Tuesday, November 1, 2011

1962 Photo Gallery

Press-Gazette archives
Green Bay Packers fullback Jim Taylor heads upfield as guards Jerry Kramer (64) and Fuzzy Thurston (63) block Baltimore Colts cornerback Bobby Boyd (40) and defensive end Gino Marchetti (89) during a game at new City Stadium on Nov. 18, 1962. Colts defensive tackle Jim Colvin (75) is at right. The Packers won 17-13.
The Green Bay Press-Gazette continues its amazing series of photo galleries. Today's entry chronicles the 1962 Packers, the last Green Bay team to start a season 7-0 (the 1962 Packers stayed unbeaten until Thanksgiving, in what was then an annual Turkey Day match between the clubs, when they fell to the Lions 14-26).

Press-Gazette archives
Green Bay Packers halfback Paul Hornung (5) bursts into the end zone to score on a 7-yard touchdown run during the first quarter of Green Bay's 34-7 victory over the Minnesota Vikings at new City Stadium on Sept. 16, 1962. His blockers include tackle Bob Skoronski (76) and guard Jerry Kramer (64), who's fending off Vikings linebacker Rip Hawkins (58). Hornung scored 28 of the Packers' 34 points, running for three touchdowns and kicking two field goals and four extra points.
I love the padding on that goalpost.

The details of the photos are outstanding. Check out the stenciled numbers on Nitschke's helmet and Bengston's blazer badge:

Press-Gazette archives
Green Bay Pazkers linebacker Ray Nitschke (66) and defensive tackle Dave Hanner (79) talk with defensive coach Phil Bengston on the sideline during the game against the Chicago Bears at new City Stadium on Sept. 30, 1962. The Packers won 49-0.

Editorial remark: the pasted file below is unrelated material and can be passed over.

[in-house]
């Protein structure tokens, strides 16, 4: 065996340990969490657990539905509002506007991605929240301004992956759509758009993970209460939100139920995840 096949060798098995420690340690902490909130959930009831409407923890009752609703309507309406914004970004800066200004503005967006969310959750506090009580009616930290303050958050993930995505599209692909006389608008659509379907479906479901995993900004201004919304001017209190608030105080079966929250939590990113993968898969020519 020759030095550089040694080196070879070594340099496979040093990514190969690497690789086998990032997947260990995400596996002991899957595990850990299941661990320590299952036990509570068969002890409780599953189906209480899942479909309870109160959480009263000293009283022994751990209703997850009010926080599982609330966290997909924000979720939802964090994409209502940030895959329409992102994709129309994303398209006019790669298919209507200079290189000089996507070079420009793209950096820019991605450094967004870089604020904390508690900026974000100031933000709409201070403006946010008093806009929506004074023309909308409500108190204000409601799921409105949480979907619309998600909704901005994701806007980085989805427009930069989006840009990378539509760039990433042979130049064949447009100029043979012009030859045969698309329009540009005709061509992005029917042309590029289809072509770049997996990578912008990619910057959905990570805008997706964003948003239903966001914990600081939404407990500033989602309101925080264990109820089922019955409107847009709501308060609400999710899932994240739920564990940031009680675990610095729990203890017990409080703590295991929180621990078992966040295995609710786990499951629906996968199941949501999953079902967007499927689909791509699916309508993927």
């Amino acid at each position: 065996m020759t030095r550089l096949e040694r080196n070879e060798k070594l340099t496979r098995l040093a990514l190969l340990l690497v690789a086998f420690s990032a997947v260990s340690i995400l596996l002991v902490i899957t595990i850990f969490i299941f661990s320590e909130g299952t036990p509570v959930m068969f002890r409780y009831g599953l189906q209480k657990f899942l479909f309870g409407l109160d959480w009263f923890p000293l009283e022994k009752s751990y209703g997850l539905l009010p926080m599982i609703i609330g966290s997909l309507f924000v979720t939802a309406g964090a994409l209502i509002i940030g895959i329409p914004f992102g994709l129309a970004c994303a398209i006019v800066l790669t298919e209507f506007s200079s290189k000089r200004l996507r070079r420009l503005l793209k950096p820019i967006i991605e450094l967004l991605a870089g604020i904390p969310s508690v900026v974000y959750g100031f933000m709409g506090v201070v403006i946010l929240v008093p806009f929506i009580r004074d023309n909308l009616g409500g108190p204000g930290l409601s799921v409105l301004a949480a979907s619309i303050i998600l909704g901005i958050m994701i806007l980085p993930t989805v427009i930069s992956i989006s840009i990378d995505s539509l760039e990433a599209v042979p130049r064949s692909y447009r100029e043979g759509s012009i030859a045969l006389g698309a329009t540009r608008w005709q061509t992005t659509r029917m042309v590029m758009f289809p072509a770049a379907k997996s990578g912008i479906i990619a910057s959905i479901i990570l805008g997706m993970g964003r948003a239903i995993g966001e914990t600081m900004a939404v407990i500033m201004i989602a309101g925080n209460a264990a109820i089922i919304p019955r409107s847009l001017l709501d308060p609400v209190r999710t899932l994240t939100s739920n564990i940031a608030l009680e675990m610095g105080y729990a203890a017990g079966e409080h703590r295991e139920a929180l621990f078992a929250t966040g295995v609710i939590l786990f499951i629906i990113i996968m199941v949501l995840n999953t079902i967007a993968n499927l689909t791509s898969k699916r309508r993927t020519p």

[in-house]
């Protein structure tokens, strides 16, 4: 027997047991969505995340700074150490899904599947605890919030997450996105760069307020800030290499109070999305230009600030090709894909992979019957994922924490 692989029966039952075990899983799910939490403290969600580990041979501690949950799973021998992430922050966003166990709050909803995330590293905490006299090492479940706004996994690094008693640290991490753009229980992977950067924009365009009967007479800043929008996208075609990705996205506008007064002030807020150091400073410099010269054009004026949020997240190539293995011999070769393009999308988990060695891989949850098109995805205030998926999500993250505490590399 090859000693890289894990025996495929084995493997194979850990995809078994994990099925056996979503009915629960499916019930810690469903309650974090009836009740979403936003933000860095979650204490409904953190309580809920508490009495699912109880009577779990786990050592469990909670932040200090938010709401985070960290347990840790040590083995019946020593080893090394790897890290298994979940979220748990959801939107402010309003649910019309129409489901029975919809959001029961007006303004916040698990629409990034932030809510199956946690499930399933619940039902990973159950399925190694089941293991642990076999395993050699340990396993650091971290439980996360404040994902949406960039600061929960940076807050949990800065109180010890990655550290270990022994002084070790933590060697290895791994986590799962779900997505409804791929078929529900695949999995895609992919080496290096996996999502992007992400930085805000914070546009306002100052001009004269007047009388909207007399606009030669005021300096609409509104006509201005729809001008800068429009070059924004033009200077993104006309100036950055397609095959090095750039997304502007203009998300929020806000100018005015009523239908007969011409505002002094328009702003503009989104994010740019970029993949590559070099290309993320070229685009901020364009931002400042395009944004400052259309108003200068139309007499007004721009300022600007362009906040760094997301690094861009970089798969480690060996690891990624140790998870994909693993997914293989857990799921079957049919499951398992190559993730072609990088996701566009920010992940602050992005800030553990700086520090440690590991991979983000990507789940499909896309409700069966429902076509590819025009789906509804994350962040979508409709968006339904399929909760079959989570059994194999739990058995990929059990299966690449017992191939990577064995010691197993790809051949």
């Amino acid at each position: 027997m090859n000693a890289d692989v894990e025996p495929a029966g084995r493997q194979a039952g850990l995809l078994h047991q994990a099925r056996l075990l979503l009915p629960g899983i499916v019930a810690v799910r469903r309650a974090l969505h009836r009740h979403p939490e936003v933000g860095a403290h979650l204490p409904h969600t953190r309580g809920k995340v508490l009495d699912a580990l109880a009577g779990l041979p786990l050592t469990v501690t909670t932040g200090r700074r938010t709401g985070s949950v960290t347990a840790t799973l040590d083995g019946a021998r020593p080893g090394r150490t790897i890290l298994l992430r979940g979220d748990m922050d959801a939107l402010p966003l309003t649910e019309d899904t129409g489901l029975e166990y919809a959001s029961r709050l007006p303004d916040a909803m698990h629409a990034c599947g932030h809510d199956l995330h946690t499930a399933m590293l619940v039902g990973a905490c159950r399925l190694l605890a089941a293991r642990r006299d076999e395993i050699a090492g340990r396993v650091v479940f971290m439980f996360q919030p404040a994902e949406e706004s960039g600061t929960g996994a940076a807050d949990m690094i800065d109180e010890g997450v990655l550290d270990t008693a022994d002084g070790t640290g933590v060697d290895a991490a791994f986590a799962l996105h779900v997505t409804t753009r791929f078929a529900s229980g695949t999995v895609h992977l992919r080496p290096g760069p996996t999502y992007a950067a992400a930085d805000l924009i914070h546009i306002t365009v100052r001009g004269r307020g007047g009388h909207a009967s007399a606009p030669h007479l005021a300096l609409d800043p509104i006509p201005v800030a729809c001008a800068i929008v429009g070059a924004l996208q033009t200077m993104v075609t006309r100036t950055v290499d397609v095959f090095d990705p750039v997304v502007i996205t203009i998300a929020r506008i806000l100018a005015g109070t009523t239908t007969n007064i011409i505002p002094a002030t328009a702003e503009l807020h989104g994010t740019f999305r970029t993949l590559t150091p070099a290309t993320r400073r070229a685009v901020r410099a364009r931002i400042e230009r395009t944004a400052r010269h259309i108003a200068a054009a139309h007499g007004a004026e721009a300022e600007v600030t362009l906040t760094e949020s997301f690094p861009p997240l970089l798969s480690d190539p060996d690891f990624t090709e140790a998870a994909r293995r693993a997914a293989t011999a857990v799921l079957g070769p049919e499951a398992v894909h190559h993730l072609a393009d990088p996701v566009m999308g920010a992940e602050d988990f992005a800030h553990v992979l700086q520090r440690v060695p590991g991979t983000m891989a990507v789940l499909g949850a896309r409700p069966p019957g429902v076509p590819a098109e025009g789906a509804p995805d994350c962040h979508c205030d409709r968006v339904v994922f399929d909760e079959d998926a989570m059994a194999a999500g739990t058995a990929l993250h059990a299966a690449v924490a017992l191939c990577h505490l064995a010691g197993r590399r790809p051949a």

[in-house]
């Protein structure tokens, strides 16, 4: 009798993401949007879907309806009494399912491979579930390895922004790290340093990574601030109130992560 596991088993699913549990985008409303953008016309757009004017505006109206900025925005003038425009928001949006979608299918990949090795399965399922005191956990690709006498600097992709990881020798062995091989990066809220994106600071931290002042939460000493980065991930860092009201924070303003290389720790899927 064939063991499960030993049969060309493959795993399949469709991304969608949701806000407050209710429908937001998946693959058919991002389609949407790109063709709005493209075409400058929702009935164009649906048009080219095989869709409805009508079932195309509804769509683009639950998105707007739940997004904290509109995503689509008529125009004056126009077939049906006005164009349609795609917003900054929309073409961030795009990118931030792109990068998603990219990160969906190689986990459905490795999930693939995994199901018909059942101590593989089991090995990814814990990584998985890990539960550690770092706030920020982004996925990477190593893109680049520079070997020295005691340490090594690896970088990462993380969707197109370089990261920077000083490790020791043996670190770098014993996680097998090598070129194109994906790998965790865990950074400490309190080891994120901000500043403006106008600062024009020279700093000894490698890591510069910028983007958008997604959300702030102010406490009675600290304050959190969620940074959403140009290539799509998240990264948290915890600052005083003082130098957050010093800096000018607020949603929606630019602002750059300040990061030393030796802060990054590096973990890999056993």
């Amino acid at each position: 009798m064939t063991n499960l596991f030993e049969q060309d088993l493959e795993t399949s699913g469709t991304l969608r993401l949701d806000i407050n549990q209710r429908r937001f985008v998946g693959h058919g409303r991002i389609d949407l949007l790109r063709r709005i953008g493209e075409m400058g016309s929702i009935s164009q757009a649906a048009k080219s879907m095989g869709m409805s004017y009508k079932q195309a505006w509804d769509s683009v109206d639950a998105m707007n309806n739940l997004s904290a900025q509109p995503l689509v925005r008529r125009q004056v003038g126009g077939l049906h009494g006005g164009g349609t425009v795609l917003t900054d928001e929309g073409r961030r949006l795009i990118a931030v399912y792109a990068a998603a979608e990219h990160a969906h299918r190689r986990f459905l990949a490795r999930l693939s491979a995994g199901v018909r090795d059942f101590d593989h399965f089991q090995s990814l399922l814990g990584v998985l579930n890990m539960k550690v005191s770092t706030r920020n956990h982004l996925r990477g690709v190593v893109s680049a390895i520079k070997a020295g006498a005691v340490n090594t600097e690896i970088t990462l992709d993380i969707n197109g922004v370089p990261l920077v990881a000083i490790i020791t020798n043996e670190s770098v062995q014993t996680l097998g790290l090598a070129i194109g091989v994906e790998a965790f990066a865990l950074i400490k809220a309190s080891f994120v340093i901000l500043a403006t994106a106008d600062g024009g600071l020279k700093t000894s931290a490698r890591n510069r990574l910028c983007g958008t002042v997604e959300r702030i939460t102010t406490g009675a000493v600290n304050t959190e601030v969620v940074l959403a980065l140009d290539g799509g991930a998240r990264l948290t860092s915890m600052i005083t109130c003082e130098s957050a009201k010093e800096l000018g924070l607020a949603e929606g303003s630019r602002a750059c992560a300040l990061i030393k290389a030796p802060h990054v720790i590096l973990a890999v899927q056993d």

The æsthetic goodness doesn't end with the game photos, though. Here is a crossover between Wisconsin's two major league teams:

Press-Gazette archives
Even baseball's Milwaukee Braves got caught up in the excitement over the Green Bay Packers in 1962. The team sponsored this billboard in Green Bay and put up two dozen more just like it across Wisconsin. "We're proud of the Packers," Braves general manager John McHale said, "and we want to tell the state about it."
I particularly love this shot of "Dad" Braisher:

Press-Gazette archives
Equipment manager Dad Braisher adjusts a sign proclaiming the Green Bay Packers as "The Yankees of Football," in the team's locker room at new City Stadium in late December 1962.
Lombardi, as a native Gothamite, recognized the Yankees as the pinnacle of modern sport. He sought to replicate that dominance in Green Bay. He was ultimately successful, not only for his five world championships in nine years, but also in creating a team that forever defined the sport. Although everyone recognizes Lombardi's legacy in the trophy which bears his name, he left an impact on the game reaching farther than most realize, extending even to the uniforms of other clubs like the Saints, 49ers and Cowboys, which adopted his Braisher stripes in an attempt to capture a little of Lombardi's magic on the field.

Outstanding work by the Press-Gazette. Can't wait to see what else they have in their archives.

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